This was the first day Nathan and Alan had fished 60kg tackle for swords out of the well-known Western Break. They were fishing a Northland location – and I did ask for a bit more info! – which Nathan says does not always hold a big numbers of fish, but generally they are all bigger 250kg plus models. The crew were competing in the Tony Carpenter hosted swordfish jackpot event which has some big money at stake (Alan’s fish is still in the lead at the time of writing).
Once the fish had settled down after the bite, it quickly developed into a stalemate. For two hours, the fish stayed in its comfort zone 190-210m down and wouldn’t be budged.
“We would win a few metres, then lose them. We could probably have gone a little harder on the fish given we were using 60kg tackle, but we were aware it was a good one and possibly a competition winner,” Nathan says.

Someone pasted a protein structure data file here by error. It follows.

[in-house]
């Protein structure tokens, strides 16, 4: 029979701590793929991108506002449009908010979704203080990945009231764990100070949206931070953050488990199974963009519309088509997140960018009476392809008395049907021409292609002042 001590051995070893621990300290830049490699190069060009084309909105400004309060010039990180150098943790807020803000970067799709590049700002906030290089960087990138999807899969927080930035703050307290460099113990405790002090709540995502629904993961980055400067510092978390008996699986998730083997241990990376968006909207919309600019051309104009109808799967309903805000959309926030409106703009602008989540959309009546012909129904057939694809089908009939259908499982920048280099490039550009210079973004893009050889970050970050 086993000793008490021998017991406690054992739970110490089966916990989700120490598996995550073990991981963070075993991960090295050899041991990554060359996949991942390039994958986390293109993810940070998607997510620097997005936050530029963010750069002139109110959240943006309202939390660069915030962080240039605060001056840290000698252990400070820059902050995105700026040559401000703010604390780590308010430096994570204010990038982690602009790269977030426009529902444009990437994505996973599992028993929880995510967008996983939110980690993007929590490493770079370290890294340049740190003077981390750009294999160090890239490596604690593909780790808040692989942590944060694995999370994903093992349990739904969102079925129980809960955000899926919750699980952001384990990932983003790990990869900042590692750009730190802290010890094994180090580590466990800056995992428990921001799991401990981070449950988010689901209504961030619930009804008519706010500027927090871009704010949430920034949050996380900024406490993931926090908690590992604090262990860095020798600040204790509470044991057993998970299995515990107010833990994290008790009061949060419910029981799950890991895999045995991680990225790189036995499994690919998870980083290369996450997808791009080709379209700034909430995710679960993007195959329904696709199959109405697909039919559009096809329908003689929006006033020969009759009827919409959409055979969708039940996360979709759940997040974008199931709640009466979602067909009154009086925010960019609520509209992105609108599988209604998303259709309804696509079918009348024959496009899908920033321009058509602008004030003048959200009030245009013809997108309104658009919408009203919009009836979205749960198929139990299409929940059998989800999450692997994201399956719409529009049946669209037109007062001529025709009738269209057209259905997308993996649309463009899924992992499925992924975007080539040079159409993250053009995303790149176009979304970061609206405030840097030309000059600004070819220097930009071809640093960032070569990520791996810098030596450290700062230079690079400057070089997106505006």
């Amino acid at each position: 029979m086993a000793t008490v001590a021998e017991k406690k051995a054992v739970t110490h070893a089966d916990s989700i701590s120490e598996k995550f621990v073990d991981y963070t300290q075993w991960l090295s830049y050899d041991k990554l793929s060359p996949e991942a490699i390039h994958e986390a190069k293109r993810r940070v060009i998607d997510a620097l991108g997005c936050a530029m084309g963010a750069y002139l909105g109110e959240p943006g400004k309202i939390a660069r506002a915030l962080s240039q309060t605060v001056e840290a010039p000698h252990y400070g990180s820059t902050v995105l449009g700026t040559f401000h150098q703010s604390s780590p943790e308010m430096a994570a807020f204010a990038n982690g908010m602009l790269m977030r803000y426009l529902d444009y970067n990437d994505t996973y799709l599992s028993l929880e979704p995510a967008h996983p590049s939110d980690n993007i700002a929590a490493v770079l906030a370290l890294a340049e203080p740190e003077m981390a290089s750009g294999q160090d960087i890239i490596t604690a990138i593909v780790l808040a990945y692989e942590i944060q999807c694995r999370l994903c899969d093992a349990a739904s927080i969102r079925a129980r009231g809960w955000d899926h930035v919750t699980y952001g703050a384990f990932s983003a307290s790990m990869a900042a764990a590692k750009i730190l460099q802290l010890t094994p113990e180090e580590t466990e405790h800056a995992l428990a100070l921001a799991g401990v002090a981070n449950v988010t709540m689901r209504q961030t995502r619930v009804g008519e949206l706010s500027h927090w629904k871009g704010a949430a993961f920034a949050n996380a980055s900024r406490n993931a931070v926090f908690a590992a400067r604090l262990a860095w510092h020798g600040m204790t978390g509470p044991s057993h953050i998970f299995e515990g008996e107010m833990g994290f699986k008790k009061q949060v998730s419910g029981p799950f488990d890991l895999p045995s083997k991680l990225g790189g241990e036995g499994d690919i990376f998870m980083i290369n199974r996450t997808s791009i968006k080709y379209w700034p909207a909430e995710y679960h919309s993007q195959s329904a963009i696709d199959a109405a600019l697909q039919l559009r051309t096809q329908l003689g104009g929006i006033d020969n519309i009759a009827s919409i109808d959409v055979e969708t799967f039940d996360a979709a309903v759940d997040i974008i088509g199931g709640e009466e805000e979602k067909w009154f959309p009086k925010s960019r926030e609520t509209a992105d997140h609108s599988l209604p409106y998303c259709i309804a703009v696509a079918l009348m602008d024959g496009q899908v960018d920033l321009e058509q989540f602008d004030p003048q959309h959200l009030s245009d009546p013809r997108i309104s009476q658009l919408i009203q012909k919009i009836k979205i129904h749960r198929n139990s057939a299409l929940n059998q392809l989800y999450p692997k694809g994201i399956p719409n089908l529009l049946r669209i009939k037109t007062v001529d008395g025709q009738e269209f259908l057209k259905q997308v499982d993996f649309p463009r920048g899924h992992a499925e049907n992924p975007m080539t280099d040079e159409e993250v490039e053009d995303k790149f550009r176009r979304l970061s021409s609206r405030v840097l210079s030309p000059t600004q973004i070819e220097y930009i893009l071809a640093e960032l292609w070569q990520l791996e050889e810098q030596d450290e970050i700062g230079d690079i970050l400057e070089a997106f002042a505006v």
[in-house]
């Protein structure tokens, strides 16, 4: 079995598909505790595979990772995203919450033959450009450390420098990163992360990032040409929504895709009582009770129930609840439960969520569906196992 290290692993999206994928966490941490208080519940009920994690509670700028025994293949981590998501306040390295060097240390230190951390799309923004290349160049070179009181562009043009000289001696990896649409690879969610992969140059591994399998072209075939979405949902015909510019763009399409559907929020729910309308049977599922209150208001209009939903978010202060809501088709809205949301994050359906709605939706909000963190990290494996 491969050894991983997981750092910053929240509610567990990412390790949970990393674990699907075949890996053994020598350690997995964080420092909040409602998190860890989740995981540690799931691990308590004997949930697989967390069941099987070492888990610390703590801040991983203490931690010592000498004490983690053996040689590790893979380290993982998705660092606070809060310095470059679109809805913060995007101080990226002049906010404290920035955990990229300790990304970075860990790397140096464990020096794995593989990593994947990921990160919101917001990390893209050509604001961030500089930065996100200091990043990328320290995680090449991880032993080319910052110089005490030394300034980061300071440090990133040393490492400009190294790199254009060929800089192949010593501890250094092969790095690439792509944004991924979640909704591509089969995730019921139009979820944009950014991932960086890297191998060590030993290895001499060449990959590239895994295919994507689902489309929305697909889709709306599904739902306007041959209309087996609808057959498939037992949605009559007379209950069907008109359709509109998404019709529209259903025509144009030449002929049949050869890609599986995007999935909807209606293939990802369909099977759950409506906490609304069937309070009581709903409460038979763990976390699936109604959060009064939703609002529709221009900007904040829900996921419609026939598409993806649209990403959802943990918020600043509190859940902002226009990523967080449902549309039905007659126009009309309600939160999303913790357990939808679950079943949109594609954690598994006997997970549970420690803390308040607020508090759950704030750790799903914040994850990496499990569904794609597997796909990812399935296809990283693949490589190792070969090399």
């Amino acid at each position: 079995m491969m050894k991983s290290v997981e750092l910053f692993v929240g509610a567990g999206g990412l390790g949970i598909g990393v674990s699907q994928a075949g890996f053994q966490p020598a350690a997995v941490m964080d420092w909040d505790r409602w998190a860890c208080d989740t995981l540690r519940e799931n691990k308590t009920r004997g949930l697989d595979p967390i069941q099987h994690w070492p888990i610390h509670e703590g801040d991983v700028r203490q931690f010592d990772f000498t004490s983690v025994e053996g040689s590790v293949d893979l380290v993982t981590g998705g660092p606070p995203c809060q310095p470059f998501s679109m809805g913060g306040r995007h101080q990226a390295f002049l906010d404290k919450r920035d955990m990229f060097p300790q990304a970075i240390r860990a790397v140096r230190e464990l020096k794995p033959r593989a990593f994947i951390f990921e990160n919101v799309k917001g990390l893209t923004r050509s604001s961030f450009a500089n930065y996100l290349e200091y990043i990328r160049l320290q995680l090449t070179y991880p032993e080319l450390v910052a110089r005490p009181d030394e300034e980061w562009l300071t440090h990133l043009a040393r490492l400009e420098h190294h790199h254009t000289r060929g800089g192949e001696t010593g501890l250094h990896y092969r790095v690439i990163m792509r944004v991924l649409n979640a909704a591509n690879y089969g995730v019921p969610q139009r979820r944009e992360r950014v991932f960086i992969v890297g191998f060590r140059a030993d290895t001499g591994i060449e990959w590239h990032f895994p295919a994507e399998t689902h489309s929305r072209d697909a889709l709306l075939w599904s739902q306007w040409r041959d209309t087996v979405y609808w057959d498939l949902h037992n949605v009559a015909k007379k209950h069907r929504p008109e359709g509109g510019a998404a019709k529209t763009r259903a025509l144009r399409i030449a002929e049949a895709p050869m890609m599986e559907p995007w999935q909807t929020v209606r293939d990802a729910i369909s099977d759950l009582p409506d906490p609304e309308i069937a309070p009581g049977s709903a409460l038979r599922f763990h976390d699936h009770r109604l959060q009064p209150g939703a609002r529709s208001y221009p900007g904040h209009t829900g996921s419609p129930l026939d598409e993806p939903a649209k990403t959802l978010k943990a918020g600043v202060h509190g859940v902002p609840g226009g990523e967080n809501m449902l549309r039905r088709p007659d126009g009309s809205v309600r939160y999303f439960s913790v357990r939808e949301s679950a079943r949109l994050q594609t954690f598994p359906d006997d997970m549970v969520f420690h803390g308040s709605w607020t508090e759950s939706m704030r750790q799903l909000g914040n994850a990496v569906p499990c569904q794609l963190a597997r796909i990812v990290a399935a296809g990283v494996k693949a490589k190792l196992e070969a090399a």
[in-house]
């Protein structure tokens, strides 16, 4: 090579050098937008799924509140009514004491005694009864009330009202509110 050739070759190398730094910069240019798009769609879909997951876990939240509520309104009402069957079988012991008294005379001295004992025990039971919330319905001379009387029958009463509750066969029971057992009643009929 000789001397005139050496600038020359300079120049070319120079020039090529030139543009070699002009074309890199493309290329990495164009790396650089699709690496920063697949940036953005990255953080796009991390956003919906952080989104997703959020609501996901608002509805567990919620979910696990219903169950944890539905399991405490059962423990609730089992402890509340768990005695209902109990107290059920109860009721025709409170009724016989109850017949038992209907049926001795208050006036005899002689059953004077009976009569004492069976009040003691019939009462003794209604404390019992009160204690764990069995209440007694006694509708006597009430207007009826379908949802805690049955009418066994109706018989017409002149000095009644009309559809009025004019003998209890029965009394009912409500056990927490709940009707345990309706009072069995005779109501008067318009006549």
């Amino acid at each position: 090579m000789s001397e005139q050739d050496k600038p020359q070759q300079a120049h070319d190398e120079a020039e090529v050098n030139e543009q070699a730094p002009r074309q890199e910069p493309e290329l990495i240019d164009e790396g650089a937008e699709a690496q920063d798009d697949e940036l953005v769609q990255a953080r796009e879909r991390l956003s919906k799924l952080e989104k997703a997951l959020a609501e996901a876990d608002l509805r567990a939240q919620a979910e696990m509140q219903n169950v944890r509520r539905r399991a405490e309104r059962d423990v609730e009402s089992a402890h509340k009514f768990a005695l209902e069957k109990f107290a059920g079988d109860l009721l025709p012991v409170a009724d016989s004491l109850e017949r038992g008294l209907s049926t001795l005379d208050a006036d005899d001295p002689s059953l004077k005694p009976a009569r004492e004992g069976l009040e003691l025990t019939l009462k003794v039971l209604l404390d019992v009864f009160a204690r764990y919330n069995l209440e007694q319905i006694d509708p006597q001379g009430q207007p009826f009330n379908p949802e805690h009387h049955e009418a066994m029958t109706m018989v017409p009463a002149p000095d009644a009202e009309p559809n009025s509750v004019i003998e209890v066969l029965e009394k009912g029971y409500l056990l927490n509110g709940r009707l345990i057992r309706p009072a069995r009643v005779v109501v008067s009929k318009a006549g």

Slowly they began to gain some ascendency over the fish and had the top shot back on the spool. It decided to make a final stand, refusing to come up beyond 20 metres.
“We would be thinking ‘this time’, but it would power off 60 metres, which we would win back, only to see it peel off the line gained. This happened four or five times, so we just had to be patient.”
When it finally came to the surface and they had the trace in hand, it was done. Even when the gaffs went in, there was no fight left in the fish and it was quickly secured. But that was not the end of the drama. Sword fishers have at the back of their minds the possibility of their catch being attacked by sharks, makos a particular threat.
“We were thinking about this over the next two hours it took to get the sword on board.”
The tackle consisted of a custom-built RADZ rod and a Shimano Tiagra 80 reel spooled with 60kg mono top shot over Red Gill hollow braid backing. A Black Magic Equalizer was the stand-up harness/gimbal set of choice.
08 May 2021